Nyoka Bowie always wanted to be a mother, but she had no children of her own and so took on a motherly role with her group of friends.
“She always had the answers to everything, or she’ll figure it out if she didn’t,” said a close friend Sameka, who didn’t want her last name used. “She could always help anybody.”
Sunday night, Bowie was standing with a group of people in Marquette Park when three gang members apparently out for revenge fired into the crowd.
Bowie, 37, was hit in the chest and died. Ten other people were wounded in one of the worst mass shootings in Chicago this year — a year that is on pace to be one of the most violent in decades.
“I feel like a part of me is lost,” Sameka said. “And I feel like the city of Chicago has no love left.”
Just two hours earlier, about six miles away in South Shore, a crowd of people were waiting for their food outside a restaurant when a gunman opened fire from a black SUV.
Kristina Grimes, 23, was shot six times and was pronounced dead at the University of Chicago Medical Center. Five other people were wounded, including a 15-year-old boy hit in the knee and foot.
Grimes had been a standout swimmer at Willowbrook High School who as a teenager dreamed to one day go to the Olympics, her stepfather Michael Carr said.
“She could be a really sweet girl,” Carr said as his voice quivered. “[I’ll] just remember her as a caring person and someone who laughed hard. She always helped people.”
Police said both women appeared to be innocent victims of gang violence.
Mayor Lori Lightfoot said the two attacks stemmed from “internal gang conflicts,” decrying them as “street justice” driven by a “thirst for revenge.”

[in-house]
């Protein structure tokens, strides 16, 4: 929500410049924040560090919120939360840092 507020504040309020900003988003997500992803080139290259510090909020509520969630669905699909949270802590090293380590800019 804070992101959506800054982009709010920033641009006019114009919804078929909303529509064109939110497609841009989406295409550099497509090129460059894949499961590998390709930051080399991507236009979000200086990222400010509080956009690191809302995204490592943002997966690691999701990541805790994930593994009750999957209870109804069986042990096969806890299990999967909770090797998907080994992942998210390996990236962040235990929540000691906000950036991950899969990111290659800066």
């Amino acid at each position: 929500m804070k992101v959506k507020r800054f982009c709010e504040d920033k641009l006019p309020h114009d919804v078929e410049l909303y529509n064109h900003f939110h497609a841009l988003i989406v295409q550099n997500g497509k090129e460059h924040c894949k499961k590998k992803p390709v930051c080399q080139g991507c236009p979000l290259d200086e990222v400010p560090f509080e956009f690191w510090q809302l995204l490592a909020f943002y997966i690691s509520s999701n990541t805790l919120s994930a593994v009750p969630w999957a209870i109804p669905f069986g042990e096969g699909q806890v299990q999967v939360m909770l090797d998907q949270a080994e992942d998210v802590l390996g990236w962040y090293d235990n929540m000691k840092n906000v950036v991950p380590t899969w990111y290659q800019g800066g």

Lightfoot lamented yet another summer weekend marred by mass shootings, and the wounds inflicted “psychologically” on people left “traumatized” in gang-infested neighborhoods.
“What’s also frustrating and heartbreaking is that, for some in our community, their thirst for revenge has no sense of decency. They don’t want to let the criminal justice system play itself out,” the mayor said.
“They want to engage in street justice, which is tragic and terrible,” Lightfoot said. “When they aim, they don’t get the target. They get the children and the innocent bystanders who have a right to live in our city without fear of being felled by gun violence.”
Chicago has seen at least 331 homicides so far this year, compared to 319 at this point last year and 247 in 2019, according to data kept by the Sun-Times. That’s an almost 4% increase over last year and a 34% increase compared to 2019.
There have been at least 1,842 shootings this year, compared to 1,625 at this time in 2020 and 1,171 in 2019. This year has seen a more than 13% increase compared to 2020, and 57% compared to 2019.
City Hall and police officials have stressed that the increase in violence from last year to this year has been slowing, with this June seeing fewer homicides and shootings than last June. Still, last year was one of the worst for gun violence since the mid-1990s, and this year remains on track for even more shootings and homicides.
This June alone, there have been at least 10 attacks where four or more people were shot. Over the weekend, there were four such attacks, the ones in Marquette Park and South Shore and two others where a total of eight people were shot.
About a third of the 78 people shot between Friday evening and early Monday were wounded in just four attacks.
Ald. Stephanie D. Coleman (16th) on Monday addressed the mass shootings during a news conference in the parking lot of a shuttered Jewel-Osco store at 61st Street and Western Avenue, just a few blocks north of where Bowie was killed.
“This is not our city. We have failed. Now it’s time to right our wrongs,” Coleman said, adding that the violence was the natural consequence of “deprivation of quality education,” resources and mental health services. Lightfoot should do more than focus on “getting the guns off the street,” she said.